My role


Lardy Labour and the tubby Tories

MPs are as overweight as the rest of us, according to a survey in the latest issue of the Men's Health Forum's MHF magazine.

Two men in every three are overweight or obese and politicians are much the same with 60% of male MPs saying they felt overweight. Peter Baker, director of the Men's Health Forum said: 'Despite all the good health messages from government, the majority of male politicians are just like most other blokes: they're overweight, they're tempted by unhealthy foods, and they don't exercise enough.'

The survey was carried out by MHF, which is free to MHF members,  with the All Party Parliamentary Group on Men's Health, to which the Forum provides the secretariat, in the first week of January.

Perhaps more worrying is that fewer than one in five of the UK's 659 MPs (541 men and 118 women) thought the issue of weight important enough to respond to the Forum's survey. Of the 126 MPs (19%) who did reply, 113 were men.

  • 60% of male MPs thought they were overweight
  • Of these 70% were worried about it and 65% felt they 'often' ate food they shouldn't.

Lack of exercise was a major concern — both for those who felt they were overweight and those who didn't.

  • 90% of those who felt they were overweight felt they should take more exercise.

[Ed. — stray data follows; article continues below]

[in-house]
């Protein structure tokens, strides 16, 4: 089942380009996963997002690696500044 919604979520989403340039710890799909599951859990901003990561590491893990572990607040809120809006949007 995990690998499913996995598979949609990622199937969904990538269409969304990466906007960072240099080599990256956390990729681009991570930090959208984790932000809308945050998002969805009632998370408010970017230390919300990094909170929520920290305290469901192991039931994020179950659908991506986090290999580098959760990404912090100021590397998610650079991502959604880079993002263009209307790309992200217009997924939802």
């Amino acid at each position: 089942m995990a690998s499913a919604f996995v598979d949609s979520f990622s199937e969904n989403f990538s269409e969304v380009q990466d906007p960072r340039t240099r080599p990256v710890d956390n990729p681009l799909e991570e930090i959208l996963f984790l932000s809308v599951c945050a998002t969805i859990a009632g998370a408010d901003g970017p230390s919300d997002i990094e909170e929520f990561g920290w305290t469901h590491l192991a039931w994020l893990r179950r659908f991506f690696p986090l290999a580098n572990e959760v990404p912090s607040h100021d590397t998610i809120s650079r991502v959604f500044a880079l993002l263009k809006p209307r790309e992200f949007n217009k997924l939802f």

'This is a real indicator of the battle many men face,' said Peter Baker. 'Men are becoming increasingly body-conscious as they are exposed to idealised images in the media, especially men's health and fitness magazines. The pressures on men to look lean and muscular are on the increase — but at the same time men are getting bigger. The proportion of men clinically overweight or obese increased from 57% to 68% in just eight years between 1993 and 2001. Add to that the way men store fat — around their middle — makes them even more vulnerable to heart disease.

The Men's Health Forum believes if the government is to start to tackle the issue of overweight among men it needs to find novel ways to get its health message across to men. The workplace has huge potential as a setting to tackle men's weight problems, for instance. Action is also needed to tackle the 'fat-friendly' environment in which men (and women) now live and work — a sedentary lifestyle combined with a high-fat diet is literally a fatal combination.

Howard Stoate MP, chair of the All Party Parliamentary Group on Men's Health, said: 'This survey shows that many of my male colleagues need to do more than talk about health if they want to achieve a healthy body weight. The lifestyle of an MP makes it hard to exercise and eat a balanced diet but we have to recognise that obesity is now one of the biggest threats to public health.'

The House of Commons Select Committee on Health is currently investigating obesity and the issue will be prominent in the government's forthcoming White Paper on public health.


Page created on March 8th, 2004

Page updated on December 1st, 2009